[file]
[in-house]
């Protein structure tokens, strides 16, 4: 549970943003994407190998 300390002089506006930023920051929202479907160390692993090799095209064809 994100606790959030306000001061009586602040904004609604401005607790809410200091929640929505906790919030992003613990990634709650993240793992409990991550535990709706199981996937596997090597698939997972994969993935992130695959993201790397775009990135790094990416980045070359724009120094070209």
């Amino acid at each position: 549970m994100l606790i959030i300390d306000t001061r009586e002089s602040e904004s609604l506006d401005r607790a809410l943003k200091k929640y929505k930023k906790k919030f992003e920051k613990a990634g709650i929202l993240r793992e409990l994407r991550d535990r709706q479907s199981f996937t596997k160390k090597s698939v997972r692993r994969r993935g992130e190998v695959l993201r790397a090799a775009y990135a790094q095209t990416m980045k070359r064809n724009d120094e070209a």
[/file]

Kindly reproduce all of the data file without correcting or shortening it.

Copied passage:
[in-house]
């Protein structure tokens, strides 16, 4: 549970943003994407190998 300390002089506006930023920051929202479907160390692993090799095209064809 994100606790959030306000001061009586602040904004609604401005607790809410200091929640929505906790919030992003613990990634709650993240793992409990991550535990709706199981996937596997090597698939997972994969993935992130695959993201790397775009990135790094990416980045070359724009120094070209």
């Amino acid at each position: 549970m994100l606790i959030i300390d306000t001061r009586e002089s602040e904004s609604l506006d401005r607790a809410l943003k200091k929640y929505k930023k906790k919030f992003e920051k613990a990634g709650i929202l993240r793992e409990l994407r991550d535990r709706q479907s199981f996937t596997k160390k090597s698939v997972r692993r994969r993935g992130e190998v695959l993201r790397a090799a775009y990135a790094q095209t990416m980045k070359r064809n724009d120094e070209a």